The women’s 5,000m didn’t have the star power of some of the races shown during this afternoon’s national broadcast window on NBC. But make no mistake: this was the best race of the day. Through 3k (9:12.09), the leaders were on 15:20 pace and the Olympic standard of 15:10 appeared to be slipping away. That’s when Canada’s Julie-Anne Staehli went to the front and began ripping off 71-second laps. Staehli’s hard work righted the ship, but it looked as if she would have to settle for second after Mexico’s Laura Galvan Rodriguez passed her shortly after the bell.
Not so fast. Staehli hung on and then, grinding as if her life depended on it, ran down Galvan Rodriguez after she left lane one wide open on the home straight. Staehli, exultant, crossed in 15:02.34, a humongous improvement on her 15:24.66 pb, set just last week at the Kansas City Qualifier.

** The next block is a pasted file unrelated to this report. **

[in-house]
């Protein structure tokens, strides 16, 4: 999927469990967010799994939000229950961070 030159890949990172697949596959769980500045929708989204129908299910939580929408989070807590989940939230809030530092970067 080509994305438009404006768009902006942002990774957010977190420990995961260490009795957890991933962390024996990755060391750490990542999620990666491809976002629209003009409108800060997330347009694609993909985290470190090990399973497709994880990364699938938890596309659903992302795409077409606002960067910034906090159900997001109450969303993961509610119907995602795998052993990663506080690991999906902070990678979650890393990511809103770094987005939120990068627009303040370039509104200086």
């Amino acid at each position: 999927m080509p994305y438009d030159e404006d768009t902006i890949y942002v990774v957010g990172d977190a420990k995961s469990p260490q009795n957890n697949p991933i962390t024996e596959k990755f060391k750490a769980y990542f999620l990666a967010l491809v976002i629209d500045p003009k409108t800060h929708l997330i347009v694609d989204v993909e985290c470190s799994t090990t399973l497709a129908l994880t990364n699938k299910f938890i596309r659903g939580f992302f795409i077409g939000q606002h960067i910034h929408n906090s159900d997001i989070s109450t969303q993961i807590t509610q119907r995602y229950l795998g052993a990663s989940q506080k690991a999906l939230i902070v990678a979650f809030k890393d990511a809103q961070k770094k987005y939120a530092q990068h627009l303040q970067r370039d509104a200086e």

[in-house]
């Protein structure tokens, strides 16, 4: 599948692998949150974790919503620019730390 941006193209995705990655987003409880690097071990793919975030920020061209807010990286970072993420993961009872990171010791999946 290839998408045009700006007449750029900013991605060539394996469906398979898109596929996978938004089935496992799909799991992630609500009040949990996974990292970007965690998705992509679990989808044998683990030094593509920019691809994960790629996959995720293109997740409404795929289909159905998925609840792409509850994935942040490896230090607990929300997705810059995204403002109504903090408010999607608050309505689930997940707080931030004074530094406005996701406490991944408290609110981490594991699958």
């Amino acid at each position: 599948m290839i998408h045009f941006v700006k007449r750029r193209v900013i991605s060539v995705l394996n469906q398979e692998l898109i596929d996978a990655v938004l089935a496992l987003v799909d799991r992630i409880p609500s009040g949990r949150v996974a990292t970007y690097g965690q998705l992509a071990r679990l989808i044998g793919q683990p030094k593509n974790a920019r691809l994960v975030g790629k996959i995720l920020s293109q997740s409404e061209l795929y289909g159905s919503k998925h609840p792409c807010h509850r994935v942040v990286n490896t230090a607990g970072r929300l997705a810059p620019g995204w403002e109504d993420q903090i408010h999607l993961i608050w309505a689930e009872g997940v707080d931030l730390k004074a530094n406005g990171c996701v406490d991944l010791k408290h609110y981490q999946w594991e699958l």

Galvan Rodriguez won’t be too upset. Her 15:02.48 took nine seconds off her previous pb of 15:11.35 — also set in Kansas City last weekend — and also broke Adriana Fernandez Miranda’s Mexican record of 15:04.32 set in 2003. There were two more big pbs behind them as Canada’s Natalia Hawthorn ran 15:05.91 for third (previous pb: 15:18.67) and Great Britain’s Jessica Judd ran 15:06.02 for fourth (previous pb: 15:16.47).
Quick Take: Molly Huddle is a shadow of her former self
Two-time Olympian Molly Huddle, who won the 5000 and 10,000 at the 2016 US Trials, was not good tonight. After dropping out of a 5000 in early April, Huddle recorded a finish but 15:23.42 isn’t good for the 36-year-old Huddle. For context, Elise Cranny and Karissa Schweizer basically ran back-to-back 15:23’s in their 10,000m in February.